With a lagging economy and a warming climate, New Mexico might be getting ready to spend hundreds of millions of dollars on dim plans to draw water from the Gila River. The state has had a decade to decide: Build diversions, canals and reservoirs to take 14,000 acre feet each year of the river’s waters; or, secure water for farmers, businesses and homes in the sparsely populated southwestern corner of New Mexico through efficiency and conservation.
Now, with a rush of last-minute studies and contradictory results, 10 men are heading toward a vote that could change one of the West’s last wild stretches of river.
Later this month, the appointed members of the New Mexico Interstate Stream Commission are scheduled to make that decision—sealing the fate of the river and taxpayers alike. In addition to working with neighboring states on water sharing, the commission’s role is to “investigate, protect, conserve, and develop New Mexico’s waters.”
As water supplies dry up and demand increases across the western United States, it seems natural that New Mexico would jump at the chance to nail down new water supplies. Already, officials have spent millions of federal dollars on studies, staffers and meetings. But with the clock ticking toward an irreversible decision, important questions remain. Neither project proponents nor the state know how much the three proposed diversion projects will actually cost or how they’ll be funded.
Uncertainty in the climate, as well as within the engineering plans, has people scratching their heads over how much water the Gila could even yield. And no one is promising they’ll actually buy the water once it’s for sale.
The air is humid inside the gymnasium at the Cliff School, just off Highway 180 between Glenwood and Silver City. About 100 people sit on bleachers on this late July evening, while staff from the commission and the US Bureau of Reclamation fiddle with a fold-up screen and projector.
A handful of locals stand close to the gymnasium door, but the bulk of the hoary-headed crowd seems to have come to Cliff from Silver City, a town of 10,000 that’s about 30 minutes away.
For about an hour, people wearing “Save the Gila” T-shirts sit mostly rapt while the state’s water resource specialists wonk out over flow and water-use alternatives on the hydrologic conditions (how surface water and groundwater interact with one another); macroinvertebrate responses to diversions (how many bugs fish will find to eat if there’s less water in the river); and the (dubious) results of conservation projects the commission funded in Deming and Silver City.
Then the commission employees relinquish their laser pointer to the feds.
Employees from the US Bureau of Reclamation have looked at the three diversion proposals and tried to figure out how they might work and what they might cost.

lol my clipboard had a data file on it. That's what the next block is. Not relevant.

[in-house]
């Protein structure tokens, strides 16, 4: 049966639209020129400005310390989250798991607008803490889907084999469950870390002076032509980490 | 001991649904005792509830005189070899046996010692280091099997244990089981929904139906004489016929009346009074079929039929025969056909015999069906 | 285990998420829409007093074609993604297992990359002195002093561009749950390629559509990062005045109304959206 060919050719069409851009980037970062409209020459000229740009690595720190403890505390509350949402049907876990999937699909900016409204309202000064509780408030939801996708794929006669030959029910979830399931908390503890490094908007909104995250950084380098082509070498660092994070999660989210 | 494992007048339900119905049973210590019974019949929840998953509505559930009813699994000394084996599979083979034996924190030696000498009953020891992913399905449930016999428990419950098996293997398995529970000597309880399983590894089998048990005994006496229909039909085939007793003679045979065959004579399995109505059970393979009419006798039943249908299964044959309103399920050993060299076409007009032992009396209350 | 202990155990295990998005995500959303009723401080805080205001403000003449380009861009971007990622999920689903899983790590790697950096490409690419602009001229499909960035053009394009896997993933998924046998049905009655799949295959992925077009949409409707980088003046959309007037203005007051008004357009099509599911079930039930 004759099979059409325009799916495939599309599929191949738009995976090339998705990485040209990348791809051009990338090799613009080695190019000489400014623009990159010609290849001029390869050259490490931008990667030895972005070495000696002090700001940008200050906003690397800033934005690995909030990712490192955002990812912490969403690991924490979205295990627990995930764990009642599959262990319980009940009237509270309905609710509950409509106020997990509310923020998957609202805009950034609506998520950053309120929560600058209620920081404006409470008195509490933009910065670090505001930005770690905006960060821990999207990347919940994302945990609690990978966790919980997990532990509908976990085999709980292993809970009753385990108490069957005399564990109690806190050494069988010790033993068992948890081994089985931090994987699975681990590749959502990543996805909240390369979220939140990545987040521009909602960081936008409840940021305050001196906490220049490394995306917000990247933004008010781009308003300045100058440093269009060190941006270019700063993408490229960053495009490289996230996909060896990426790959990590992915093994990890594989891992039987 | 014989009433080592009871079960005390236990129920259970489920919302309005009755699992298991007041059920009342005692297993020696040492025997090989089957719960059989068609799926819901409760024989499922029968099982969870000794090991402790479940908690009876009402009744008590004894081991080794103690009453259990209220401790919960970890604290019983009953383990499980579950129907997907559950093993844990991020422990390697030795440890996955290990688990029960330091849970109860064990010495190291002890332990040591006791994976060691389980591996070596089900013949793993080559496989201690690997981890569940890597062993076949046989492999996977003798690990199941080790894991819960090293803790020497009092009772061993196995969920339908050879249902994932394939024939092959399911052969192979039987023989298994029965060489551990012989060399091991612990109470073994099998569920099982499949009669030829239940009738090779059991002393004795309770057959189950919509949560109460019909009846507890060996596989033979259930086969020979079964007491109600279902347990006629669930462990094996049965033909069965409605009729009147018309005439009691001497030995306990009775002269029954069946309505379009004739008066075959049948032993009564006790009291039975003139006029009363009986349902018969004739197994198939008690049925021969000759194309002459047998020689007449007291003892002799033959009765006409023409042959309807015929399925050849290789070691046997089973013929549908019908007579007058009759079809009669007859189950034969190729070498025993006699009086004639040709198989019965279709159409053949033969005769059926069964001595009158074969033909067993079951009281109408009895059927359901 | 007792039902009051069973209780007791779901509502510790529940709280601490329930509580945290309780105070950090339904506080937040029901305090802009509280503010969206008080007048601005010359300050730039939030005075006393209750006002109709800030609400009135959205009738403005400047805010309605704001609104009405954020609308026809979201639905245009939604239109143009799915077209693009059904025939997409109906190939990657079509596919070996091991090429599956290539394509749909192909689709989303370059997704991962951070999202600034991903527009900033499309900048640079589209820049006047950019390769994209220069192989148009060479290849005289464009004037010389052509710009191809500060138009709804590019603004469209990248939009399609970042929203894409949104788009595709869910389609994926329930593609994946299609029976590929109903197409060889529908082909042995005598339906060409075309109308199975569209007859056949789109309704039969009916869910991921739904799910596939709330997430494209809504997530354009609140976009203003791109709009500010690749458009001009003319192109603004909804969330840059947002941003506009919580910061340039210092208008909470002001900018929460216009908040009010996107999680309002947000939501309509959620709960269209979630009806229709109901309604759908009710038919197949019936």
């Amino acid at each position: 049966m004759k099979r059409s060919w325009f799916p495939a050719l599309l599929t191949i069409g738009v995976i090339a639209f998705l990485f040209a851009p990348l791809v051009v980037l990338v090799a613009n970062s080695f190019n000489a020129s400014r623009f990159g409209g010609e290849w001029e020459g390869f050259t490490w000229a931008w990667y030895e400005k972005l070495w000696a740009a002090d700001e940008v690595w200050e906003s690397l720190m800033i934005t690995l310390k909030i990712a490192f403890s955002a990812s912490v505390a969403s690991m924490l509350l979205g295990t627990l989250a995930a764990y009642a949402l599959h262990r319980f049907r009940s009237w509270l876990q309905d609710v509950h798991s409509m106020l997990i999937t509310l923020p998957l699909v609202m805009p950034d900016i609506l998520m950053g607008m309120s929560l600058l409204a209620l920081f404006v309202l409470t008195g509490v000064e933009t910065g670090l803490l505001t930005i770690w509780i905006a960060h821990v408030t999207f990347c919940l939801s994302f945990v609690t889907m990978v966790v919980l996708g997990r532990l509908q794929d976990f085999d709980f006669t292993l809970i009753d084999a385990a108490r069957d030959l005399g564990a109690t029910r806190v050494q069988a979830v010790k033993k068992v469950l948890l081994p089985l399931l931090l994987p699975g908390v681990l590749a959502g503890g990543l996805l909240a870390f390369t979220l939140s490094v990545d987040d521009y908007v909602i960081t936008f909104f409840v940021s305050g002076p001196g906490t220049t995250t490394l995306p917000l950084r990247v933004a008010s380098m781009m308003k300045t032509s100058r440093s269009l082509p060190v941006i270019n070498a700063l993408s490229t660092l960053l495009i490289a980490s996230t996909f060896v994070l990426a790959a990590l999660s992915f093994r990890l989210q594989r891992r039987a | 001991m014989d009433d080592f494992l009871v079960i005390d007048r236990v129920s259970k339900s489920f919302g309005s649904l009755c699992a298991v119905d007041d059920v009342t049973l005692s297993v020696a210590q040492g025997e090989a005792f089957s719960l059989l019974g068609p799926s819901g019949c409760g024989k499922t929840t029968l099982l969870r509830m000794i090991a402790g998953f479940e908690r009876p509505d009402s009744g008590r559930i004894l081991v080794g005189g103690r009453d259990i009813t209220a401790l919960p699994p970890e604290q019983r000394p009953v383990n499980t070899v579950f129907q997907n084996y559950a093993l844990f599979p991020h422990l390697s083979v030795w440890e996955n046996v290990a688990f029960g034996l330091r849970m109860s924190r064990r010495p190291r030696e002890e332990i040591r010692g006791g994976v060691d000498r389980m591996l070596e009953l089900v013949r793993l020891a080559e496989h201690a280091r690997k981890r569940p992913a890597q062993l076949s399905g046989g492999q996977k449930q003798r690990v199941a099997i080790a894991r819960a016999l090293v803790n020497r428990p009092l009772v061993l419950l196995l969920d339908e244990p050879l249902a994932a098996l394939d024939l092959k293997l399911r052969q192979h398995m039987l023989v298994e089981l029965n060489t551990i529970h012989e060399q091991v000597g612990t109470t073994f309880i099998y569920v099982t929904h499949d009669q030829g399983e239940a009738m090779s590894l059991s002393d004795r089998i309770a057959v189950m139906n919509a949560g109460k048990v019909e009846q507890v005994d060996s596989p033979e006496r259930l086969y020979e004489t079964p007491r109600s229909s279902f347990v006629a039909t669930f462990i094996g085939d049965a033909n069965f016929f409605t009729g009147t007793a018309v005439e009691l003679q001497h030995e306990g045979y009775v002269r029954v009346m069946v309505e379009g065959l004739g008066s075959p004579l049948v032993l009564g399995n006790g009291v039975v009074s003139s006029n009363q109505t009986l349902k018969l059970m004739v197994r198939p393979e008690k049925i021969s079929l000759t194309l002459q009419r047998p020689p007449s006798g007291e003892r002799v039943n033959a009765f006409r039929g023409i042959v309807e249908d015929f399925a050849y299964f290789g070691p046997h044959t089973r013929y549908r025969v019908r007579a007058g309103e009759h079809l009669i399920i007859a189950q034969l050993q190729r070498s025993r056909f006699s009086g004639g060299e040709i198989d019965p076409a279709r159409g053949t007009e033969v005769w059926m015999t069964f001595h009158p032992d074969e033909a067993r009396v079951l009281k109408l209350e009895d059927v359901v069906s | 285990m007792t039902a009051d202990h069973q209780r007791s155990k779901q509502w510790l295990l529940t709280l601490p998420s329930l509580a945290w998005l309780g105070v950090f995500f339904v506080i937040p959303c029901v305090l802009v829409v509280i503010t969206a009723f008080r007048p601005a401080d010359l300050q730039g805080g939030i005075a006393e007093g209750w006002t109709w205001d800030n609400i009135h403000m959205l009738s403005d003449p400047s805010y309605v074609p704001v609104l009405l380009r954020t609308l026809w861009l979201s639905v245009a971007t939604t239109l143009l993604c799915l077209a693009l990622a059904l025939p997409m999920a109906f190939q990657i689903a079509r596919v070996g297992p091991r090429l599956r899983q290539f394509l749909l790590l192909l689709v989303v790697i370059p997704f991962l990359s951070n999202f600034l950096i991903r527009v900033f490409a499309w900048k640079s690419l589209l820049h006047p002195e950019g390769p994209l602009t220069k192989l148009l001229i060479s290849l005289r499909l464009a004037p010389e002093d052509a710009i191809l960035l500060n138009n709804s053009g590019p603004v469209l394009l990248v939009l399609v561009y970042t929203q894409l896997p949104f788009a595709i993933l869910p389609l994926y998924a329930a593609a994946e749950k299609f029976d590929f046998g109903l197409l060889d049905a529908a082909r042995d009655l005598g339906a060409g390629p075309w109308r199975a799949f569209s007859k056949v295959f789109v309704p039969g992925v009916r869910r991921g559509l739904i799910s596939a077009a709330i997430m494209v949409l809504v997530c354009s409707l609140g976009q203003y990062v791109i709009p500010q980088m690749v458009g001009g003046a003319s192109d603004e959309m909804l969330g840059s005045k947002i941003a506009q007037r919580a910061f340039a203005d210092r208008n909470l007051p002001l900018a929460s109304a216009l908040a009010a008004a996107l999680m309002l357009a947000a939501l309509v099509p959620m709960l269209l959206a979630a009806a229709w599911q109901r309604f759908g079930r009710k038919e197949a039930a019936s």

Known as the agency that has built dams for generations of farmers in 17 states, the bureau brought you the Hoover Dam, Elephant Butte Reservoir and everything in between. Its mission has expanded so that it now manages, develops and protects water—“in an environmentally and economically sound manner in the interest of the American public.”
At the start of his talk, Jeff Riley, chief of Reclamation’s Engineering Division in Phoenix, is clear: “The Bureau of Reclamation is not trying to sway people one way or the other,” he says, “but is here to provide analysis.”
To the casual observer, he’s talking about three ways to dam the river, though planners never use that word. Everyone talks about “diversions” and each of the three has a cumbersome name: The Gila Basin Irrigation Commission Division and Storage Project, the Southwest New Mexico Regional Water Supply Plan (also called the Deming Surface Water Division), and the Hidalgo County Off-Stream Project.
The Gila Basin Irrigation Commission project would include two diversion structures on the river upstream of Cliff, and water would be stored underground and in 10 small farm ponds. Reclamation estimates it would cost almost $42 million to build and then $585,000 a year to operate and maintain.
The second project would divert water from the Gila and underground, store it in off-stream reservoirs in Mogollon and Mangas creeks and then pipe it 73 miles, over the Continental Divide, to Deming. Riley says the city doesn’t mention how it would use that water and adds that there is a “massive” lack of information on the geology of the area.
That project would cost more than $500 million to build and almost $9 million each year to operate and maintain.
Lastly, the Hidalgo County project would include diversion, canals and storage in reservoirs off the main stem of the Gila. That project comes in at almost $235 million to build and more than $1.5 million to operate and maintain each year.
The audience keeps interrupting Riley’s talk with questions: Who owns the land right there? What changes would occur on the landscape? Why doesn’t the Deming estimate include the electricity to pump the water? What about pathogens that could be spread in the reservoirs or ponds? Will the reservoirs be open for recreation?
He can’t answer any of these questions. They are out of the scope of the report, says Riley. Reclamation’s only role is to analyze information it has from New Mexico.
An older gentleman, Dutch Salmon, pipes up from the audience. “Part of why Connor suffered and died was because of poor cost benefit analysis,” he says, referring to one of the two dams Reclamation had proposed for the Gila decades ago. “So how could any of these be justified?”
Riley shrugs and Reclamation’s natural resource economist, Steven Piper, stands from the base of the bleachers. “Yes, there is a negative net benefit,” he says of the diversion projects. Someone else asks if that’s normal for dam projects. “That depends,” he says, noting that he can only “tap dance around” the answer.
The questions keep coming, including another one for the economist: Who can pay for the projects?
The report includes only one page on financial feasibility: “We weren’t asked to look at the financial side,” Piper says. Without knowing how the water will be used, who will buy it and the exact cost of the projects, it’s hard to say who would actually fund their construction and maintenance. If the state ends up footing the bill, the money would likely come from the severance tax funds that pay for most of the state’s capital projects.